Ulster County Gets Its First Manslaughter Conviction From An Overdose Death
Ulster County has had its first ever manslaughter conviction resulting from an overdose death, in a case involving fentanyl-laced drugs. The county district attorney says this sends a strong message, yet such a conviction is just one part of the equation.
On March 19, a New Jersey man pleaded guilty to second-degree manslaughter, admitting to selling drugs to an Ulster County resident in January last year in Paterson, New Jersey, that he knew contained fentanyl. Democratic Ulster County District Attorney Dave Clegg says Jamal Thompson’s plea also acknowledged that his actions recklessly caused the death of the Ulster County resident by overdose.
“We’re treating every case that we come upon, we’re asking our law enforcement agencies throughout the county to treat every overdose death that they come upon as a homicide,” Clegg says. “So if the evidence is there, if we can find out that the person, the drug trafficker who provides the drugs was aware of the dangerous nature of the drugs, and much of that is due to fentanyl. So if there’s a large percentage of fentanyl in the heroin, if that’s what was used and that there is some indication other people have overdosed or that the potency of it is known by the person who sold the drugs, there’s the potential for either a criminally negligent homicide charge and potentially manslaughter.”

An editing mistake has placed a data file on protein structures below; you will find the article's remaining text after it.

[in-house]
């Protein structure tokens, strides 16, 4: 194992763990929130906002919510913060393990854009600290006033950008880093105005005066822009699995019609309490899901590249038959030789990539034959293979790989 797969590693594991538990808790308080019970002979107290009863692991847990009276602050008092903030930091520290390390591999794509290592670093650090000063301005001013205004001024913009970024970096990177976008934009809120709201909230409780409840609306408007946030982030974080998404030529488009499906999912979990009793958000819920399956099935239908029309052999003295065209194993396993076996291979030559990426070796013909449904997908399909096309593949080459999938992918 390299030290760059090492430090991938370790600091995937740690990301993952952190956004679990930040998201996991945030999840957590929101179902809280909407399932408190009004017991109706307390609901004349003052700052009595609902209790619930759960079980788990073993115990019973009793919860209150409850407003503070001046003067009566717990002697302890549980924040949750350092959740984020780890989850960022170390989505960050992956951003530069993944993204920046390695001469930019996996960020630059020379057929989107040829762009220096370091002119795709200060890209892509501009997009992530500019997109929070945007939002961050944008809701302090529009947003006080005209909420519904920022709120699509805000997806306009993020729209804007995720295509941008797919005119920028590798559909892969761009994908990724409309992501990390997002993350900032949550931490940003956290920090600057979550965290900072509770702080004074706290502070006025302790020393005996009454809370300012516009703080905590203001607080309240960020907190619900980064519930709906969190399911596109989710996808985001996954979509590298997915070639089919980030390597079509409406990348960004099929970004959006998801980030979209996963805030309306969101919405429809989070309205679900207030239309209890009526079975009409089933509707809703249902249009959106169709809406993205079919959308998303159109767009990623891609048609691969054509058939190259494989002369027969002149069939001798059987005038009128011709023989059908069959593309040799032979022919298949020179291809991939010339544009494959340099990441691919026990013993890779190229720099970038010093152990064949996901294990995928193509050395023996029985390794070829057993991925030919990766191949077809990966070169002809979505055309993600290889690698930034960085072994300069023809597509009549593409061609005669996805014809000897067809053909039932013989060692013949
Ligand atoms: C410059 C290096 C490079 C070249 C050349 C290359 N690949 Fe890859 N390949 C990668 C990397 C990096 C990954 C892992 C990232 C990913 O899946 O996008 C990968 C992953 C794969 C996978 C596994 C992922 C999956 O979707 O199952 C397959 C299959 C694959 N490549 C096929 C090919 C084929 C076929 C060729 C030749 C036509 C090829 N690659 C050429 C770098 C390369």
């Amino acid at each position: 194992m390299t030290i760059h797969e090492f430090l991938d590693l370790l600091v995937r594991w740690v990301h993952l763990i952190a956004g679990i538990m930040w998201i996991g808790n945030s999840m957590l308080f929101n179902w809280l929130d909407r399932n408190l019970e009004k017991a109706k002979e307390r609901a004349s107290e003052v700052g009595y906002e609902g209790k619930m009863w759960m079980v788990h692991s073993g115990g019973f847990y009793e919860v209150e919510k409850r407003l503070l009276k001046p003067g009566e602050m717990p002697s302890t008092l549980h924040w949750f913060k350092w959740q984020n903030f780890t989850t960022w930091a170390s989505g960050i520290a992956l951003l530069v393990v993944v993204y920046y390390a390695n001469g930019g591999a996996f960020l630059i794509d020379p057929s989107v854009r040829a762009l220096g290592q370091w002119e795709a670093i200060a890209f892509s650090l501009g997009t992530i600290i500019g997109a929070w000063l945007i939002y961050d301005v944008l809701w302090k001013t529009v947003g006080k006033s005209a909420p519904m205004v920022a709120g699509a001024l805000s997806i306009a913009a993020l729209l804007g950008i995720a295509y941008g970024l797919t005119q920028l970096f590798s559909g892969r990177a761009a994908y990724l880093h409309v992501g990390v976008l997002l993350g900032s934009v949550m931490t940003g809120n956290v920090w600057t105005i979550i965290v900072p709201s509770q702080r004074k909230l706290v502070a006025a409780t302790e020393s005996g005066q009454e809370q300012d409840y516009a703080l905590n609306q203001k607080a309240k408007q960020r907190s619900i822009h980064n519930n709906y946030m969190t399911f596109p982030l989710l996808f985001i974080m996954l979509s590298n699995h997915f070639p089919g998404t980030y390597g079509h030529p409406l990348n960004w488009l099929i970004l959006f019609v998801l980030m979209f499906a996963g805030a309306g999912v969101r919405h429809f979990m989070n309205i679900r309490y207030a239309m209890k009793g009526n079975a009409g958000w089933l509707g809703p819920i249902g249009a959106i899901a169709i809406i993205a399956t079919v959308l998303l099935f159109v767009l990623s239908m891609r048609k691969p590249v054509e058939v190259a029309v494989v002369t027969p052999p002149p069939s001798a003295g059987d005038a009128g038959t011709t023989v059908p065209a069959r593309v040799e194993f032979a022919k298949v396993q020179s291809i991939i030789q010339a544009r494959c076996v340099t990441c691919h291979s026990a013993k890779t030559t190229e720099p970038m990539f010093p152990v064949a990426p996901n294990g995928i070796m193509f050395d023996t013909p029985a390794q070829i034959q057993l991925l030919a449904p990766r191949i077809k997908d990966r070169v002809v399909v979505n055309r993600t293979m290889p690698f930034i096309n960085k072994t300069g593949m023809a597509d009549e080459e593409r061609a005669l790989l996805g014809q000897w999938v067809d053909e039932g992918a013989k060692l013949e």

David McNamara is executive director of Kingston-based Simadhi, a recovery center for those suffering from substance use and related disorders and addictions. He refers to Simadhi as a harm reduction facility.
“Many of the people that we work with will sell drugs in order to support their own habit, and we would prefer to get those people treatment as opposed to incarceration, which I know is also District Attorney Clegg’s approach,” McNamara says.
Last summer, Ulster County Executive Pat Ryan declared a public health emergency due to spikes in fentanyl-related deaths. McNamara says the COVID-19 pandemic has increased drug use.
“I mean, we went from working with 10-15 clients a day to maybe 30-40 day. And there are a number of people who are having problems with substances for the first time in their lives. Some people are returning to use after being absent for 15 or 20 years. So we’ve seen quite an increase,” says McNamara. “One of the first things that someone is told when they go into recovery is to avoid isolation, to work together with a group to help you recover, like working with others is a really strong important part of your recovery. So obviously the pandemic kind of put a pin in that one.”
“One of the things, one of the unfortunate parts of the job that I have is speaking to the victims and, in many cases, the parent of children who’ve died from an overdose, and they are crying out for justice, how can you change the course of events that are happening,” says Clegg. “Most of the overdose deaths that have occurred in Ulster County were involving fentanyl.”
Fentanyl is a synthetic opioid that can be 50 times more lethal than regular heroin.
“And we know that the addiction problem has been there for a long time, but the fentanyl has made it so much more dangerous,” says Clegg. “So we’re trying to everything on both ends; one, trying to work and support people with addiction to get them out of the addiction and; two, to send out the message to those that are dealing these very dangerous drugs that will kill people that we’re going to hold them accountable and responsible.”
Ryan said that from January through July of 2020, opioid-related deaths increased 171 percent compared to the same period in 2019, leading to his public health emergency declaration.